On loving someone the first time we meet:
Most times when we meet people we don’t feel safe because we are in unknown territory—we just don’t know that person yet. Instead of loving them we fear them, consciously or unconsciously. We might respond in all sorts of ways. We might be super friendly, or shy, or funny, or cautious, but still not be ourselves. In that very first encounter, there isn’t concern for them but concern for how we might come across.
If we want to respond with love the first time we meet, we have to develop new skills because love is generally not our automatic response when we meet someone the first time.
The first step toward these skills is simply to pay attention to what we naturally do when we meet someone. To cultivate awareness. When I first tried this step, I noticed some things. I tend to be the one who talks and jokes too much when meeting new people. Last year when I worked in the coffee shop at Connect Kitchen in Bangkok, it was easy for me to joke and laugh with customers. It was fun, but these relationships were superficial and the focus was on myself. The customers were not able to see me really, nor I them, in these interactions. I felt unsure, maybe shy, so I went to automatic behaviors. And so love and care that might have moved us into a more connected place didn’t happen.
After we become aware of what we naturally do, we can evaluate and notice who we are focused on (usually it’s ourselves) and that’s what we want to adjust. When our natural tendencies are to focus on ourselves, we need to develop new ways to think. Our self-focus comes from our need to feel safe. In order to focus on others, we first need to learn that we are safe, because we are loved children and belong to a Father who loves us. When we keep this in the front, we won’t be afraid of others or of our own failings. We need to cultivate our identity. When we know we are loved, then we won’t need to go into those automatic “fear” behaviors. This does not happen overnight. It’s a process that requires pre-steps, we have to prepare the ground—clear dead leaves, loosen the soil, and add nutrients—groundwork before we plant, before we can love. When we are secure as God’s beloved, we will respond with that love. That’s our second step.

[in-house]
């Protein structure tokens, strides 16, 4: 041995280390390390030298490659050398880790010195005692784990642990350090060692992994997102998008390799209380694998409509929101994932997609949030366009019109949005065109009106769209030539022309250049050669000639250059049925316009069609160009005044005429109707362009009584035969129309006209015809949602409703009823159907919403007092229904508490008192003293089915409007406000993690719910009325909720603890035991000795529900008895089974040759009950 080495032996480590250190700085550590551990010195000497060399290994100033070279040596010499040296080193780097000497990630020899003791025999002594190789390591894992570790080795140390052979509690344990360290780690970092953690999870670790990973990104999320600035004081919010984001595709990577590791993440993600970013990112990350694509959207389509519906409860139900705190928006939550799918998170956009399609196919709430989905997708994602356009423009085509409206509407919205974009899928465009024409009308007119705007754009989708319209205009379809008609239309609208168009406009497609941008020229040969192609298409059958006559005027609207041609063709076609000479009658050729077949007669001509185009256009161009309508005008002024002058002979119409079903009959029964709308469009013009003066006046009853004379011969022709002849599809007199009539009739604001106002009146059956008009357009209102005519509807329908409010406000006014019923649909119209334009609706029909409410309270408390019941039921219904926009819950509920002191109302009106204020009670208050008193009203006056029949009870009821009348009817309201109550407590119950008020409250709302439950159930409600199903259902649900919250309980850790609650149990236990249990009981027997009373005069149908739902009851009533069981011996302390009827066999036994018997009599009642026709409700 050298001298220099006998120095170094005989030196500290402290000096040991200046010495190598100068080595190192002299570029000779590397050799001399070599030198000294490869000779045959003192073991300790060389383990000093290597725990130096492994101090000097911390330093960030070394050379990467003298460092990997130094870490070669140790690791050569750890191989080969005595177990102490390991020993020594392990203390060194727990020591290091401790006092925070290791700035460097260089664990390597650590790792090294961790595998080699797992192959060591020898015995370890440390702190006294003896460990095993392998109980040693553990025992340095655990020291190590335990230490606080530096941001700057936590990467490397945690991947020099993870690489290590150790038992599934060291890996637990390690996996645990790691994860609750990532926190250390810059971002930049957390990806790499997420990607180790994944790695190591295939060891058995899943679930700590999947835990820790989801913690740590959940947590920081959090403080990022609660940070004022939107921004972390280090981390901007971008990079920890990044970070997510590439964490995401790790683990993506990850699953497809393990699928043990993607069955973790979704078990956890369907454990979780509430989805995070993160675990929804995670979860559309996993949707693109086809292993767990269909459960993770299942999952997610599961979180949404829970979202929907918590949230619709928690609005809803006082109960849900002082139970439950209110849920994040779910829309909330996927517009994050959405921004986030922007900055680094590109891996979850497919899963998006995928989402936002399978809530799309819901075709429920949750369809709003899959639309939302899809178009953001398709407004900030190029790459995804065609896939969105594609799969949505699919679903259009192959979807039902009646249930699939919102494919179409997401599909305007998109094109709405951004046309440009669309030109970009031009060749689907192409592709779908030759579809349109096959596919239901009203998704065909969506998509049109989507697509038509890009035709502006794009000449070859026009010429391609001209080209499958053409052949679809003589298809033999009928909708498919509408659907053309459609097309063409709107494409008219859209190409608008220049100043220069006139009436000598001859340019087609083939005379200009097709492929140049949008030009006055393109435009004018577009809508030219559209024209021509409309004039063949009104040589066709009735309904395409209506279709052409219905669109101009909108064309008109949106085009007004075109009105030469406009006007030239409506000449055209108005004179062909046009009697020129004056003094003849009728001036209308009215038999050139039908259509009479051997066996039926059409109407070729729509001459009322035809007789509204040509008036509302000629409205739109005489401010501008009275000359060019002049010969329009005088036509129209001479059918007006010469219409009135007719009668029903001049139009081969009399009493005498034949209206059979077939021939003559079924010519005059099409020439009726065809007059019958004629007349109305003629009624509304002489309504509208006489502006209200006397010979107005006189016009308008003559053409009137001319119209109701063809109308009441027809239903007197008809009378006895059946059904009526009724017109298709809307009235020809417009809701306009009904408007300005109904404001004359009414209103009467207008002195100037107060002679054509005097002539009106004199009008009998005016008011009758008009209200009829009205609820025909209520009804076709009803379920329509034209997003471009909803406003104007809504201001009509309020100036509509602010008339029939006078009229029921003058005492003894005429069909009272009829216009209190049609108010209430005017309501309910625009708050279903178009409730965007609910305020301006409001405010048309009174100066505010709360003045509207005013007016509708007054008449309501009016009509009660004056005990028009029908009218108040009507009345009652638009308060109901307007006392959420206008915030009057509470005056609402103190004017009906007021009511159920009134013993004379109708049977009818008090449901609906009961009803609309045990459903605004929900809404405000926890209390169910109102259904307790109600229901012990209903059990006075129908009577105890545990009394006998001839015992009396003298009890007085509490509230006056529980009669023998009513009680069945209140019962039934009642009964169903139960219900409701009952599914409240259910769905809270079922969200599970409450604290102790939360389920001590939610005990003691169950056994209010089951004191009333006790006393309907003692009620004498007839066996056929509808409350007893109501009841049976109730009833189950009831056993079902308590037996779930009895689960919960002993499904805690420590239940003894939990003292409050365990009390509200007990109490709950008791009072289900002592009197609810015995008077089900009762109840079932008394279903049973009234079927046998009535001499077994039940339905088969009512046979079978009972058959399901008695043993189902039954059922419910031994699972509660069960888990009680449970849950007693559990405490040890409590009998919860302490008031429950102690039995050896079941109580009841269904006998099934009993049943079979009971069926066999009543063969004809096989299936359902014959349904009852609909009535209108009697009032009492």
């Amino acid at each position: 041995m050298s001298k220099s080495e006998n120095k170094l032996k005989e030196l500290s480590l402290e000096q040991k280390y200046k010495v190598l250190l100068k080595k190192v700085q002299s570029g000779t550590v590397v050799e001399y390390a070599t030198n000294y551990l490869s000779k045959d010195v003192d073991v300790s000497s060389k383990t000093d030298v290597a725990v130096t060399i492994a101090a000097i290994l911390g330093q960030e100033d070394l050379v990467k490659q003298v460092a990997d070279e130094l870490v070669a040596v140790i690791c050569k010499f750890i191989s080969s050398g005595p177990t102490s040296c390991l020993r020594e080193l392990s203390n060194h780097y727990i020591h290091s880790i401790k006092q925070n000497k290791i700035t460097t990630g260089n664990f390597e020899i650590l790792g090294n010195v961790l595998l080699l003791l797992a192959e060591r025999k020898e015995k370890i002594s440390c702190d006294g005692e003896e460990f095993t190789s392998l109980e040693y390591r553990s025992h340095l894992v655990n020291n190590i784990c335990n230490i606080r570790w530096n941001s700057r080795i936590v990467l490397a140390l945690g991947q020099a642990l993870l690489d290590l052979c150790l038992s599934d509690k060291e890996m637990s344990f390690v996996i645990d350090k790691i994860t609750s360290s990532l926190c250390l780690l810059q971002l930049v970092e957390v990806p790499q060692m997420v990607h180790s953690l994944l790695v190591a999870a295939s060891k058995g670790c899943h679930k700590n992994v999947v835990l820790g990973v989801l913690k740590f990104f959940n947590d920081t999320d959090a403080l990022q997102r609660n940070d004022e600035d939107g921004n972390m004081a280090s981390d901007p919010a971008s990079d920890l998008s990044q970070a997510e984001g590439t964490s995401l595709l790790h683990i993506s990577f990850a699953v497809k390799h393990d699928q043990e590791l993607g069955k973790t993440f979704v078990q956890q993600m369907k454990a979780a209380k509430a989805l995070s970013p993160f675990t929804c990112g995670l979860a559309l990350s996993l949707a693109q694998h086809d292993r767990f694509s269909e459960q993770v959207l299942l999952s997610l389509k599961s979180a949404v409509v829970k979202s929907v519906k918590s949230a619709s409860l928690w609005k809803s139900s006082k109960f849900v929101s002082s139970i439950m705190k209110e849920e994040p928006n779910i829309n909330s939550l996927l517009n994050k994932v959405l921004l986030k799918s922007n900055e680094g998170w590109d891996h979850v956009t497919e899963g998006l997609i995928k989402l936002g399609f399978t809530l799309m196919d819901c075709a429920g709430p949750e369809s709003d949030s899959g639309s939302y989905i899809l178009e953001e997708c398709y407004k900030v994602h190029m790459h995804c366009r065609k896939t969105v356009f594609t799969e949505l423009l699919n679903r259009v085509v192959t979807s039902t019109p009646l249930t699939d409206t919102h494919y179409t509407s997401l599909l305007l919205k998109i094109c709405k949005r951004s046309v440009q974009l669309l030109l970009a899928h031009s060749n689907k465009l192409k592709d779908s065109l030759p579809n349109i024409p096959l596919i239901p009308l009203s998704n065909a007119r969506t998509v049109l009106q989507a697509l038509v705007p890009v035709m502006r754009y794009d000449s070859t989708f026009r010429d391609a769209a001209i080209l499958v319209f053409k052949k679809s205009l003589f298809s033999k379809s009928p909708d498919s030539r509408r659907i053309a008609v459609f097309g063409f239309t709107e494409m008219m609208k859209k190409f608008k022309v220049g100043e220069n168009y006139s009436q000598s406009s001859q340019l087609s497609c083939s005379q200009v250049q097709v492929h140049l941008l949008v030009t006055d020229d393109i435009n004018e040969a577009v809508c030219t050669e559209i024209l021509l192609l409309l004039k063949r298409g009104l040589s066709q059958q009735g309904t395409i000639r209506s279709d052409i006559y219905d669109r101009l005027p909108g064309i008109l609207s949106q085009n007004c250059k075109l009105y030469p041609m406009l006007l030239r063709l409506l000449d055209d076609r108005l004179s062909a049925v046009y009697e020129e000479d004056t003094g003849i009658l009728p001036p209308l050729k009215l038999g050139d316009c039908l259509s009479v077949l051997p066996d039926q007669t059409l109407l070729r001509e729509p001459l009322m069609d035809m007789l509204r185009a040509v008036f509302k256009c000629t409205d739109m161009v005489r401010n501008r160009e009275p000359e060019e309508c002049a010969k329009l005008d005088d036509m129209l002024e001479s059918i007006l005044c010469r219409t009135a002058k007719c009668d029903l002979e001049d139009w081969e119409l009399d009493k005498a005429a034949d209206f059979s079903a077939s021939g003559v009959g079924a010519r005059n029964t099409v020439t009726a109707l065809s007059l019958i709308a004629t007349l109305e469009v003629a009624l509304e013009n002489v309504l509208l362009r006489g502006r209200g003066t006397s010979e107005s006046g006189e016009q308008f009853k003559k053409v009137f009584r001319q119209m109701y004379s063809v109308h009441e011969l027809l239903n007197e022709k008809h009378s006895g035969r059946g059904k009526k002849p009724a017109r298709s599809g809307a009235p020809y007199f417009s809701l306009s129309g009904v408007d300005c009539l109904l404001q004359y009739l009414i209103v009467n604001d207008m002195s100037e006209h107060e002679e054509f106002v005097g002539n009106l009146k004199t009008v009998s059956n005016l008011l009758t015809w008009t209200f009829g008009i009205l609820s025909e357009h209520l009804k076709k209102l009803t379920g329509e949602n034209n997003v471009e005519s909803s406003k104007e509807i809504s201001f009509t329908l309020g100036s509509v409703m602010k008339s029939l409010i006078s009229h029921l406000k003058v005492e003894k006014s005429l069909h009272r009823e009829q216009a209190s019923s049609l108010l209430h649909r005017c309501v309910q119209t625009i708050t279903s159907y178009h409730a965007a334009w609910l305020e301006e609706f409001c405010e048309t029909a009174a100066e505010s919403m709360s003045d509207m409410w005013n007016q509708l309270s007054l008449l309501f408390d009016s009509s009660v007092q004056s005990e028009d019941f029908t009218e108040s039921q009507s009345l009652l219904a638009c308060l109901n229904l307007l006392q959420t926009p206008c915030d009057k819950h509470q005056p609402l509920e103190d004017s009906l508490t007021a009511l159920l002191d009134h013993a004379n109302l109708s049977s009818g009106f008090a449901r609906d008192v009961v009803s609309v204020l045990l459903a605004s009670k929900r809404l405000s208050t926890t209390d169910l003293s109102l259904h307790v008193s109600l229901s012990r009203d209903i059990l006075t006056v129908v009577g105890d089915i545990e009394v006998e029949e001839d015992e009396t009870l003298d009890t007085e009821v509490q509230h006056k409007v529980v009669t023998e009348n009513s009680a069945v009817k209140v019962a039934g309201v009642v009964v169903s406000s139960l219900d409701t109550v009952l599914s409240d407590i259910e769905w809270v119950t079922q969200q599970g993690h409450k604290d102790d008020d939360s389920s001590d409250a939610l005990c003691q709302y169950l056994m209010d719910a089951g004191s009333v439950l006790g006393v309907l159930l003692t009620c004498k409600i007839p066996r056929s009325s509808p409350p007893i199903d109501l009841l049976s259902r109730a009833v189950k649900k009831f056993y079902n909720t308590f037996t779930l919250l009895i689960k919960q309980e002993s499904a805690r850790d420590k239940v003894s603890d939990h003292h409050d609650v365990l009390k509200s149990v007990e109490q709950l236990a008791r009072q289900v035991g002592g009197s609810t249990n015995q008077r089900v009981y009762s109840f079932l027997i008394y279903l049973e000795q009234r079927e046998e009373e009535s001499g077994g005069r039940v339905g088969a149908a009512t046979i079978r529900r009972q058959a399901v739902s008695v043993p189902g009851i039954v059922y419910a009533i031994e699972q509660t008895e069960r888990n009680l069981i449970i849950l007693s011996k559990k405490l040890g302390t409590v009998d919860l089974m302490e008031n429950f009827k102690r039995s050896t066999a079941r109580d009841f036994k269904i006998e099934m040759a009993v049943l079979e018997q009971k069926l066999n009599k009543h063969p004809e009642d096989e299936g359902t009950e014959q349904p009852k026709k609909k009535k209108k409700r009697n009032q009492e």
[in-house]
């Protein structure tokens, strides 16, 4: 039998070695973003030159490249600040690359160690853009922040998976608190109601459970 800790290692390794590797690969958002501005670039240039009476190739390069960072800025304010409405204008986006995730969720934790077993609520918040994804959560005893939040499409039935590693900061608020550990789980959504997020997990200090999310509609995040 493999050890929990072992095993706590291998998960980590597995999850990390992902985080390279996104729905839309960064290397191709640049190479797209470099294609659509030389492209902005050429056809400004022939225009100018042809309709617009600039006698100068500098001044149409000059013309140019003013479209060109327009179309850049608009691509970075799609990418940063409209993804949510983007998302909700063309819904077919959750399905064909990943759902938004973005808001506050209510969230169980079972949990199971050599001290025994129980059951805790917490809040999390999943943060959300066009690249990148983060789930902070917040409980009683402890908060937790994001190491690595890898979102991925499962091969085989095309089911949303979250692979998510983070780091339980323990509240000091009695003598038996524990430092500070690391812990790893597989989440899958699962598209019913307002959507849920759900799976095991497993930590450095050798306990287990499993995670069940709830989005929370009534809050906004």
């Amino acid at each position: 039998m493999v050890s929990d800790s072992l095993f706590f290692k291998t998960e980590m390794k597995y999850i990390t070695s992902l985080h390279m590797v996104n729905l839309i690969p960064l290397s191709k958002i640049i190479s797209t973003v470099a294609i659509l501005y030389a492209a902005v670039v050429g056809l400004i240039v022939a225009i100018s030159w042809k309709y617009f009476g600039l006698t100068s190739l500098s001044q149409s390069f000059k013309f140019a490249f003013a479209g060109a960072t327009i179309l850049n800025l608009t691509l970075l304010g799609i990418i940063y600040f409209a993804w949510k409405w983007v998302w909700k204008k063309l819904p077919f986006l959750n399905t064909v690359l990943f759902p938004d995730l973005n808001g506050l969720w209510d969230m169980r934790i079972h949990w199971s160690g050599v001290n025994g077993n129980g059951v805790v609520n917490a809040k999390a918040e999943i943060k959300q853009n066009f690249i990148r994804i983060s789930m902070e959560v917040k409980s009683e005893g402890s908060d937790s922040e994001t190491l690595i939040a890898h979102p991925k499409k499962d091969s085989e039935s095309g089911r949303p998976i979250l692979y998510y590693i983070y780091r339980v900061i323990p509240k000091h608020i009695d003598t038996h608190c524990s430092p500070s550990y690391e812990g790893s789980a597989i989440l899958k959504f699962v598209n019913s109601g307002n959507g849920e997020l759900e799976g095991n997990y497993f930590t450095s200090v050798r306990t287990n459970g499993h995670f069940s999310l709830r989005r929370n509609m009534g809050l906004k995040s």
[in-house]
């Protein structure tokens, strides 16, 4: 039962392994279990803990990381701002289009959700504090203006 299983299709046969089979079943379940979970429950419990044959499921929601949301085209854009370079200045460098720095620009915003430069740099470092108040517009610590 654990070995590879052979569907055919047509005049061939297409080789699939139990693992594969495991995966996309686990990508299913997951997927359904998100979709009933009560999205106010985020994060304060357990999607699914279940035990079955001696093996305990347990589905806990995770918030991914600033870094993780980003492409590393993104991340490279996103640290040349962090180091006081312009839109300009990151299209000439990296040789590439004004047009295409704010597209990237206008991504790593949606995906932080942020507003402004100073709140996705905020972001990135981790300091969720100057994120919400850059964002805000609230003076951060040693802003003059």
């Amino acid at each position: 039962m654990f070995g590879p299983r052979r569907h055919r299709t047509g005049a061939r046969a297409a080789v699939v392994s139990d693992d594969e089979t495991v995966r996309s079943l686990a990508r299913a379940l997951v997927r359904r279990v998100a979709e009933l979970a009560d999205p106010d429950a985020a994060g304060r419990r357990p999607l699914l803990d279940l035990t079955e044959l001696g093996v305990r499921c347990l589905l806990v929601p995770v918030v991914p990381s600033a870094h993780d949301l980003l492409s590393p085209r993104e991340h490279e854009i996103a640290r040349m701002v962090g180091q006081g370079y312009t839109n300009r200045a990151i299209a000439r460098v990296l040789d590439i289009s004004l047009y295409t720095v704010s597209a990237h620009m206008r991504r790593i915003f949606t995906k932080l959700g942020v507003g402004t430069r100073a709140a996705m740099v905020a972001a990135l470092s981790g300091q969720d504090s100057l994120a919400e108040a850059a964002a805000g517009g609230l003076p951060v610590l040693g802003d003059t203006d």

Our coffee shop serves a handful of regular non-Thai customers and some, they are pretty lonely. They might stop for coffee and want someone to talk to in English. One afternoon I was tired, too tired to be on “alert” and I sat in the back. One of my favorite regulars came in and he walked back to where I was. We’d had so many quick superficial conversations but this time I was quieter, and he had things to say, personal things he was figuring out about himself and his life. It was clear to me that he felt at home and connected and that he needed to say some things out loud to someone. I was honored that day, and humbled. It was because I was tired and didn’t have energy to protect myself, be clever, that we had that pause. I still need a lot of practice to do this on purpose, to be able to relax, to forget myself and be confident in my identity as His child.
Once we’ve cultivated awareness and cultivated our identity we need to learn some basic listening skills. This requires hard work because it is also not our natural way. We might even need to take a class. Listening does not come naturally for most of us. So dig in and cultivate good listening skills, be patient. It is a lifelong training.
The best listening happens when we are safe with solid identities and have also developed some basic listening skills. We recommend both, build skills by developing practical listening tools and by paying attention. When we learn that we are safe, love will be our “automatic” when we meet someone new. God’s love poured out through us.